Another teen is a good example. He likes himself quite well but still sees his life as “full of ups and downs.” He sees his family as helping him feel good about himself even though they are going through a lot themselves. They don’t blame him for their problems and are able to love him despite their own struggles. A teen girl doesn’t like herself quite as well as most of the others I talked with, but she can still think of positive things about herself.
Even when there are many things you would like to change, you still have good in you and around you. Do you know what Oprah has in common with Henry David Thoreau, the guy who wrote Walden Pond in the nineteenth century? They both believed in taking time out every day to write down things for which they were grateful. Sometimes you have to work to find the good things in your life, but it’s not a bad habit to get into, especially during rough times. When you feel overwhelmed, you can look back over what you wrote as the bright spots in your life.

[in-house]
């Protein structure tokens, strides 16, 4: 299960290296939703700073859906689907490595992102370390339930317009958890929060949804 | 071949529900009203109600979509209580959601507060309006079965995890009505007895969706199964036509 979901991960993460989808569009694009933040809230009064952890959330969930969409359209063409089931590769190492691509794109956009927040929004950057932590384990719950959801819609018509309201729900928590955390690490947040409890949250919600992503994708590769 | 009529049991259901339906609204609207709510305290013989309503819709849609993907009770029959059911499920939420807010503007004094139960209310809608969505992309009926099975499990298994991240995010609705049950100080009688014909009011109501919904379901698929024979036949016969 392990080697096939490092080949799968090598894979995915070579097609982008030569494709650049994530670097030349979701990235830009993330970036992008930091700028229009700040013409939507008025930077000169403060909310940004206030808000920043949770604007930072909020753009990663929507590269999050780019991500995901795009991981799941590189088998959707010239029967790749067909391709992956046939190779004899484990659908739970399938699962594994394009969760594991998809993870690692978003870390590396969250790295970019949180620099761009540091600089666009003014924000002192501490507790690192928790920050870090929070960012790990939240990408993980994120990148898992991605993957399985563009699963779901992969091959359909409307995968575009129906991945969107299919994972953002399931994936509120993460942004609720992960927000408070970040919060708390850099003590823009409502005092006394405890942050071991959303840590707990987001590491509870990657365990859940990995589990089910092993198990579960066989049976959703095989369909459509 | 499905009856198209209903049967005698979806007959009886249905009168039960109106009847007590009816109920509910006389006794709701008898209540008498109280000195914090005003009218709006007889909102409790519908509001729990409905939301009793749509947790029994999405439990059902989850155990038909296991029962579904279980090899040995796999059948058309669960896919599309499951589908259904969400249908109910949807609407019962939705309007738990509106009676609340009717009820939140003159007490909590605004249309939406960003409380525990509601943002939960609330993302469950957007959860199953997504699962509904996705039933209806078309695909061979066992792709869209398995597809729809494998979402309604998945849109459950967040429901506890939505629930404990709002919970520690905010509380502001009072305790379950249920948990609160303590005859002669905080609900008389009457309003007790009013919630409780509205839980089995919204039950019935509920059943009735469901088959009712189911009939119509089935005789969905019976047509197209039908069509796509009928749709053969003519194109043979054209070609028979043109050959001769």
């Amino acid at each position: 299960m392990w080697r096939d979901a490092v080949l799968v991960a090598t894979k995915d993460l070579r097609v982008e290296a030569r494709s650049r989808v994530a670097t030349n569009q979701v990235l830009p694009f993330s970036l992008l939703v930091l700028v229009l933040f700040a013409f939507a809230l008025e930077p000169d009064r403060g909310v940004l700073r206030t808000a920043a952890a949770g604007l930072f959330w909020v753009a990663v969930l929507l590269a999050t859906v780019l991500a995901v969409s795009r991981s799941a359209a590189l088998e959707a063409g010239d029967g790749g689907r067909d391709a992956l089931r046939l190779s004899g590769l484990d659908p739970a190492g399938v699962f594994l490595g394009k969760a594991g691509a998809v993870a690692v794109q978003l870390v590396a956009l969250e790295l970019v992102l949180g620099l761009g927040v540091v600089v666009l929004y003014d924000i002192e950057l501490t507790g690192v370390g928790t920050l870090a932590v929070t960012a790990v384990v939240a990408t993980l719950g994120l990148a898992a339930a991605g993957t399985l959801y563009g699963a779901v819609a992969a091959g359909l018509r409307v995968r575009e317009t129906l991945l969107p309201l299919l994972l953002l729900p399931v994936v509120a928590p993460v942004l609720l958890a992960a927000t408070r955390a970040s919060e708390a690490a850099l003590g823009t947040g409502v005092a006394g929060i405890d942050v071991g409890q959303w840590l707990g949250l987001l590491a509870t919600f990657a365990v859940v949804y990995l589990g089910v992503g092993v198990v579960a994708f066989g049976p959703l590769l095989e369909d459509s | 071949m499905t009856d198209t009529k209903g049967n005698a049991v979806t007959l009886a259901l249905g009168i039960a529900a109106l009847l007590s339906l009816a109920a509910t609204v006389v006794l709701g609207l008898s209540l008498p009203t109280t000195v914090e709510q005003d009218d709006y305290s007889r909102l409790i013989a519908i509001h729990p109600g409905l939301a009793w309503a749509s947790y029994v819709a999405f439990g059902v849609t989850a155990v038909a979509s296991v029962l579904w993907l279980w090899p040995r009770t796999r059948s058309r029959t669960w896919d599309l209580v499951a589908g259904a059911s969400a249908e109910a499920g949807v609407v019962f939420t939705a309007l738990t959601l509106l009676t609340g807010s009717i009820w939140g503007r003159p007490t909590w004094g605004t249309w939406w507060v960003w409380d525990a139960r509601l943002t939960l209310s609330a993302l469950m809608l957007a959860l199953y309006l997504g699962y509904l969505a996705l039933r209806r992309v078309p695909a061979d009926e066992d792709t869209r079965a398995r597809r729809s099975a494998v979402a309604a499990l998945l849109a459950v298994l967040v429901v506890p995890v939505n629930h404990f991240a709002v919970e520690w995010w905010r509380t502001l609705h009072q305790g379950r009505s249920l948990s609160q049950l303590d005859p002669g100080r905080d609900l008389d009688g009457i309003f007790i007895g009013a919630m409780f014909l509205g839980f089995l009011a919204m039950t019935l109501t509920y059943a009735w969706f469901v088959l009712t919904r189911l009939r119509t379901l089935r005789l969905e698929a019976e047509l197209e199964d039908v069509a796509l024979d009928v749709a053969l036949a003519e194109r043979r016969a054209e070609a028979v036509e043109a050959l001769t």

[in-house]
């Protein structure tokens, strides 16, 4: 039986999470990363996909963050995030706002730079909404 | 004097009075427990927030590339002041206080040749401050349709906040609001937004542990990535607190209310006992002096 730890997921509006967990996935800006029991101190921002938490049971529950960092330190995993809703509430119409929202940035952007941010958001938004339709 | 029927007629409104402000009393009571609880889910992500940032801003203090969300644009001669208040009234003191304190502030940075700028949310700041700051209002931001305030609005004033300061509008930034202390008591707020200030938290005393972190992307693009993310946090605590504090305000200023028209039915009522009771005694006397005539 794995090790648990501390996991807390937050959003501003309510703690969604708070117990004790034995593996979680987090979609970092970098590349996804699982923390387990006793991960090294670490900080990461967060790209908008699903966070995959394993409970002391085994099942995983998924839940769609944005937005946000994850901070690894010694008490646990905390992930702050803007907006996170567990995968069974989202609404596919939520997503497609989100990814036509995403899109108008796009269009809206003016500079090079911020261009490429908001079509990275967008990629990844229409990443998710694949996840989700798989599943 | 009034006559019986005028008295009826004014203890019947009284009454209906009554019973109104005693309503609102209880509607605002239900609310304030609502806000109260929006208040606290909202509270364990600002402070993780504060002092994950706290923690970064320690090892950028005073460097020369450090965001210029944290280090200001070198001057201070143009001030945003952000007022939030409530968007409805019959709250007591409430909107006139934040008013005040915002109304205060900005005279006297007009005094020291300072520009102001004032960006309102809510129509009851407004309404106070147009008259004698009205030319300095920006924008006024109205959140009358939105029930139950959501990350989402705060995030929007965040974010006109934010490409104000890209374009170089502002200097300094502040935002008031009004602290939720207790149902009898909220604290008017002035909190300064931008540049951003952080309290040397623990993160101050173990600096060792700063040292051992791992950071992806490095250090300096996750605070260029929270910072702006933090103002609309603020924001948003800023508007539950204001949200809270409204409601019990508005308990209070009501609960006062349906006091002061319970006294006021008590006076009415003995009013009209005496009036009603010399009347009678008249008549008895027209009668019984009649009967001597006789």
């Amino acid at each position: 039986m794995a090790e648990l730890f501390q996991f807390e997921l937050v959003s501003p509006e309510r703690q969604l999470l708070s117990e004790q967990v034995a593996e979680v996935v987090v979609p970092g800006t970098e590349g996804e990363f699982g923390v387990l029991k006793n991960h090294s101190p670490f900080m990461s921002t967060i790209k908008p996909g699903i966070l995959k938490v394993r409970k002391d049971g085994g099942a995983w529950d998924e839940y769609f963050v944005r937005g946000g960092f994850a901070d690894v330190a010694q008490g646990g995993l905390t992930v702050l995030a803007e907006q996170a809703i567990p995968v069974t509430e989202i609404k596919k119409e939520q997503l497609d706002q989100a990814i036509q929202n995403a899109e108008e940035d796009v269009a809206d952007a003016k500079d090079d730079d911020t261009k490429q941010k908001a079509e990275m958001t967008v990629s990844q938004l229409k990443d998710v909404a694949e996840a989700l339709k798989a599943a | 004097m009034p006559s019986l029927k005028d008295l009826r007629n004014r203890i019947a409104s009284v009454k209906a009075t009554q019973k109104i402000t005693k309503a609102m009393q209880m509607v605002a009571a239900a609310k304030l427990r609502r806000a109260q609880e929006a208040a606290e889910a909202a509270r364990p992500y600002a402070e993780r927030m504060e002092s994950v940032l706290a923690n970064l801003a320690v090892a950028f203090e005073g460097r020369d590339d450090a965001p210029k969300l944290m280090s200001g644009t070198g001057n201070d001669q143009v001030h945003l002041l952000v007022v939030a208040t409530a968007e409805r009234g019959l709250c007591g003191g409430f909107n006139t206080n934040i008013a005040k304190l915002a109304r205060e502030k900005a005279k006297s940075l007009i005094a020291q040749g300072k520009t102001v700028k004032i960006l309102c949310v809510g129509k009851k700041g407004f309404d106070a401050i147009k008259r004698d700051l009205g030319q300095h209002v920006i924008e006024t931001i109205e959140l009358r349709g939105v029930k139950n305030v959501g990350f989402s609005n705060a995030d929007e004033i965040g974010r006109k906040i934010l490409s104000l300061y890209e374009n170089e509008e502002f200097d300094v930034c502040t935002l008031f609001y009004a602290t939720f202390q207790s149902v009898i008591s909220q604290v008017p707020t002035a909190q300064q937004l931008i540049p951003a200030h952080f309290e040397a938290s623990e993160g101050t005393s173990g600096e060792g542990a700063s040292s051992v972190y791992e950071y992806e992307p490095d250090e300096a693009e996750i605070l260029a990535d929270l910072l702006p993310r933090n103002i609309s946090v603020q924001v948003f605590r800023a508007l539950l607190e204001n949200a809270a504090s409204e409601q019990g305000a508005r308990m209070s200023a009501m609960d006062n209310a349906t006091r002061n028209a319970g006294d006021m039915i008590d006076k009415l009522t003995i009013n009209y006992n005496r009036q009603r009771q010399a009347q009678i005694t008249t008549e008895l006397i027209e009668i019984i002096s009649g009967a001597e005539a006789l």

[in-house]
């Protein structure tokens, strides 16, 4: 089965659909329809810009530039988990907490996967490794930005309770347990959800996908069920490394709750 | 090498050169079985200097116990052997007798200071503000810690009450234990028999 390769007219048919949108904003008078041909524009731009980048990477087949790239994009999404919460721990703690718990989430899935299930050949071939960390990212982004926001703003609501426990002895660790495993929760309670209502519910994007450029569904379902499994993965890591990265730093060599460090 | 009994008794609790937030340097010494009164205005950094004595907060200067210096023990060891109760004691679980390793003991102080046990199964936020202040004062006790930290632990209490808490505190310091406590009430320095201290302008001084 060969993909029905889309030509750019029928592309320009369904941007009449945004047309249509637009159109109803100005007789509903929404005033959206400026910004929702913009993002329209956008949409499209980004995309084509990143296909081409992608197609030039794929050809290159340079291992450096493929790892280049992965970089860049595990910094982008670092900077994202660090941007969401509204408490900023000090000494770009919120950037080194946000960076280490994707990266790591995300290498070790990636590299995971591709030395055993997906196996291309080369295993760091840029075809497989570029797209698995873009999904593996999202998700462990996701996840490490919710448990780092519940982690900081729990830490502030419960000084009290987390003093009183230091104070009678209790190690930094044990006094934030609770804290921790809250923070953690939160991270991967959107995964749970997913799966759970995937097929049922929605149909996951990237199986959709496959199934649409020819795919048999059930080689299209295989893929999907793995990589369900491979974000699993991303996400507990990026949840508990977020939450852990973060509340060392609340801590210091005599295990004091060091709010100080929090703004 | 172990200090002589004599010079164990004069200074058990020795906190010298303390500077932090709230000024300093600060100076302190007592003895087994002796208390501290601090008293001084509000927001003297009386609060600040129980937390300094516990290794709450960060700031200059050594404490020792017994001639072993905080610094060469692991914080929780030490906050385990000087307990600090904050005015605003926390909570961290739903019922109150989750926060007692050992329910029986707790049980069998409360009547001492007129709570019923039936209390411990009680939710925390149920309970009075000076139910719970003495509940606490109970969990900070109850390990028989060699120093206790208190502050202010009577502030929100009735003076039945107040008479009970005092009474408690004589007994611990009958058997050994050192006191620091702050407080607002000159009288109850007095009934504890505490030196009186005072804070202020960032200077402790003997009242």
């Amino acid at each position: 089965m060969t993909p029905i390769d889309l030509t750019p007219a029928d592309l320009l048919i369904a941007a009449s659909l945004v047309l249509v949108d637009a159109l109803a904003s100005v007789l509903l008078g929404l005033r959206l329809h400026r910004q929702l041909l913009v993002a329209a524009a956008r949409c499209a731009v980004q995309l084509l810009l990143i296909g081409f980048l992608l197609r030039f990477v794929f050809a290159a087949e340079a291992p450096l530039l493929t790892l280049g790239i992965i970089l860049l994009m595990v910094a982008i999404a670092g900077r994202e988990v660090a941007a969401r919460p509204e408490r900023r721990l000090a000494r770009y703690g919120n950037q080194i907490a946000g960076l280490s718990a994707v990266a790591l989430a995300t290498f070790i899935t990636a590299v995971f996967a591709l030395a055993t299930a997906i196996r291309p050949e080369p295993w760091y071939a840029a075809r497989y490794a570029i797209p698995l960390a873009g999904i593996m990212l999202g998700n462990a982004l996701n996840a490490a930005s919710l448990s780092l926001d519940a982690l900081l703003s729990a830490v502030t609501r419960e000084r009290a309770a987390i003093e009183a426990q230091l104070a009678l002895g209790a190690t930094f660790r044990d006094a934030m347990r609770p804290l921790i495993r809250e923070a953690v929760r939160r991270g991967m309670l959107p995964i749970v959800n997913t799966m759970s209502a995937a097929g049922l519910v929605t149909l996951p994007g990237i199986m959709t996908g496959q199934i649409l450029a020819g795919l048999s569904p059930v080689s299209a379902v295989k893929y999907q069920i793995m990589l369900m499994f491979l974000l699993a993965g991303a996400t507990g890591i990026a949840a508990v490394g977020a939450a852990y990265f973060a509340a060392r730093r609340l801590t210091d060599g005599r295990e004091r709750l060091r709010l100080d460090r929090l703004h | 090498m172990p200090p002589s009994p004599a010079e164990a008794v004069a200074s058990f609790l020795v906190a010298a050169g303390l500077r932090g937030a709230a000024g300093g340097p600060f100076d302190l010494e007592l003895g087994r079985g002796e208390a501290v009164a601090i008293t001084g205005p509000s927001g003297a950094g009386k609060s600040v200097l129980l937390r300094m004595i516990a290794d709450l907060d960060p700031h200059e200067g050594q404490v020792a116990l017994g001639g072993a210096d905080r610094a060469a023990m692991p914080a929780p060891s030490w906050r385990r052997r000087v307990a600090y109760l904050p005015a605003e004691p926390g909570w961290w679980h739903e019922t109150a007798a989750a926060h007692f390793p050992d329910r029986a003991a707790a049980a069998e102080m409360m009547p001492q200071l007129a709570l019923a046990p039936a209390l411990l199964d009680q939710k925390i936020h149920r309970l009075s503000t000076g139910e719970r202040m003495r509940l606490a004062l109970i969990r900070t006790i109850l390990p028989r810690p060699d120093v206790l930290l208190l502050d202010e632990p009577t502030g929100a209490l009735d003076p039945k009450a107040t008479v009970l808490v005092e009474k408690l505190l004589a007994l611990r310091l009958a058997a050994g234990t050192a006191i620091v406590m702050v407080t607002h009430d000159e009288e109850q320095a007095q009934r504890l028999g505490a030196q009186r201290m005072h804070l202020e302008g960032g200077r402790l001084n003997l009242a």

I was a little surprised that teens who have a hard time in life can feel good inside. I thought that the rough spots would make it hard for them to like themselves. Blaming yourself for what goes wrong makes it even harder to feel at peace. If you don’t blame yourself, you might find someone else to blame and stay angry for a while, or just decide you have bad luck. Try accepting your life as it is, just for now.
There is something about adolescence which makes it easier to like yourself. Teens haven’t had as much time to practice getting down on themselves as adults have and may find it easier to bounce back from tough times. What do you think?